There is much good news from last week to share. Nathan Lents, a secular biologist, published in USA Today his reasons for endorsing The Genealogical Adam and Eve. This created somewhat of a social media storm around the book. It ended up the number one Op-Ed of the newspaper that week.
I love the tone and substance of @nathanlents's review of my @WUSTL and @Carver_STL colleague @swamidass's forthcoming @ivpress book, The Genealogical Adam and Eve. https://t.co/FuDGBg2gc7— John Inazu (@JohnInazu) October 4, 2019
Stephen Matheson is an atheist biologist and a friend, even though he vigorously opposes Christianity. He decided to endorse the book. Speaking to Nathan, he explains why,
I do think that it’s a difficult choice for a humanist…But I will say that as a board member and past president of a somewhat prominent humanist organization , your endorsement of Swamidass’ effort, and especially your clarity in how you did it, is not only consistent with humanist values, but nearly mandated by them.
The book seems to present the humanist with an interesting dilemma.
The renown atheist biologist Jerry Coyne posted his initial response too. My book begins and ends with his comments on Adam and Eve. For this, reason was great to see his prepublication thoughts, though they are based only on blog posts, my published paper and a review from an atheist on our forums. Looking past the colorful title, Jerry gives a mostly correct review of the science, and offers an incisive set of questions. As luck would have it, his questions are answered in my book. I am sure he will read them when the book comes out. I am curious to hear what he thinks at that point too. For now, I am glad he sees my aim as “honorable,” even if the cost is too high for him.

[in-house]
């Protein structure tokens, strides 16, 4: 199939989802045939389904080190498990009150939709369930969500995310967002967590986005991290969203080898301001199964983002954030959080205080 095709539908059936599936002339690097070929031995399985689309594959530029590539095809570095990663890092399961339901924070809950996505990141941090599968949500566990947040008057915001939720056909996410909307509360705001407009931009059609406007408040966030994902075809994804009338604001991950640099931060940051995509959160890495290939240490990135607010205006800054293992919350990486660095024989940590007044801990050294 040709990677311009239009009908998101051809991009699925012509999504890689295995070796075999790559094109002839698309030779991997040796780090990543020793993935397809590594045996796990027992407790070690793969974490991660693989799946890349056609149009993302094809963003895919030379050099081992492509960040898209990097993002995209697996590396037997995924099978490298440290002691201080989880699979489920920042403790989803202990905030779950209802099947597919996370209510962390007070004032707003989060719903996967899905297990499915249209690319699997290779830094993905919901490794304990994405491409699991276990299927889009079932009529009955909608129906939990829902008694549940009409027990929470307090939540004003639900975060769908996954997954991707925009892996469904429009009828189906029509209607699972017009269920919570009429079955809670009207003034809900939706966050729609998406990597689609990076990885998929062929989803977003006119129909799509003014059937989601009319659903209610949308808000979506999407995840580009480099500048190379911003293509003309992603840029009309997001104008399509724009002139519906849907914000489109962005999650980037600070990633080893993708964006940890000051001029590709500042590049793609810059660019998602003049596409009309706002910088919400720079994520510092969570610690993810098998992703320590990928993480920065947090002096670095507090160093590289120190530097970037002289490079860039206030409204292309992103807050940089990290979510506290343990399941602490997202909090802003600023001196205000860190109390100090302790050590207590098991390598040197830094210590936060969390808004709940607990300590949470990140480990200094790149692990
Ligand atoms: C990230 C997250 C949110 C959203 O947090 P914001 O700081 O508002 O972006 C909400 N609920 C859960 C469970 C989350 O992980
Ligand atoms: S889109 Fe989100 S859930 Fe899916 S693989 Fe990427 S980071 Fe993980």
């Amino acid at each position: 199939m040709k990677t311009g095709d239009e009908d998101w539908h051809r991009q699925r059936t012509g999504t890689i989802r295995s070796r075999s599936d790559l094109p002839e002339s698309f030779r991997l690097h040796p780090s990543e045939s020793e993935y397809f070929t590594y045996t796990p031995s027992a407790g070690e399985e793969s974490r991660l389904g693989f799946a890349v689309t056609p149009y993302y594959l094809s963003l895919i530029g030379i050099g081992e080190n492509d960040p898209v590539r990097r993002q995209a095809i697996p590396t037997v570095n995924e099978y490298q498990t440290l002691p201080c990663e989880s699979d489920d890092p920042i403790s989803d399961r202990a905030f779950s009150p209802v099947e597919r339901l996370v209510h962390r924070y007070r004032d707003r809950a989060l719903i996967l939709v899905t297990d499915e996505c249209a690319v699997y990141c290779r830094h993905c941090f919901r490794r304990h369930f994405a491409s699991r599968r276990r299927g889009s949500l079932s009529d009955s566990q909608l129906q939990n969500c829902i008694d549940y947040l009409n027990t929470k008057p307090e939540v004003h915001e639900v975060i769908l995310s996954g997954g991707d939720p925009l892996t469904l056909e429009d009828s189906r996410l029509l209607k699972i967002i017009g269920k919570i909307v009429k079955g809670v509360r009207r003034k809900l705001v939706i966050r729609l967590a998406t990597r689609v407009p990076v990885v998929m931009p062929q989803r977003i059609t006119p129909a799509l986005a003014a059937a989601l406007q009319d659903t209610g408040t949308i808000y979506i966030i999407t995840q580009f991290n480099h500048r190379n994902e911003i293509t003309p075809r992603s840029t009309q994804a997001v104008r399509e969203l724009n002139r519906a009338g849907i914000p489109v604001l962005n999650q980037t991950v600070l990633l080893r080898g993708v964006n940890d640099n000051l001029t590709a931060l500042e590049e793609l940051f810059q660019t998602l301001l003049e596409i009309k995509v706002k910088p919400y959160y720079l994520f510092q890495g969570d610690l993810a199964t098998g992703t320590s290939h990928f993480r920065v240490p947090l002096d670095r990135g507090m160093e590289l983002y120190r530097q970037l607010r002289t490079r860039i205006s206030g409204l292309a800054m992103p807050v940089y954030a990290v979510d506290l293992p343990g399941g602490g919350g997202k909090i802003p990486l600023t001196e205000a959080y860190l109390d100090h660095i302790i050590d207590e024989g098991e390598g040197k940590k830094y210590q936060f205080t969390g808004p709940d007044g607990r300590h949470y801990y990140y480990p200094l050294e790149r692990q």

It is not just atheists discussing the book, but new faces to this particular conversation. The first tweet I saw on line was from John Inazu, professor at my university, friend, and author of a key book I reference often. John often explains three core virtues: humility, tolerance, and patience. These virtues are the heart of our effort at Peaceful Science. I look forward to explaining more his insights on how to live together in a fractured society.
The conversation is growing. We are looking forward to the release of the book on December 10, 2019.
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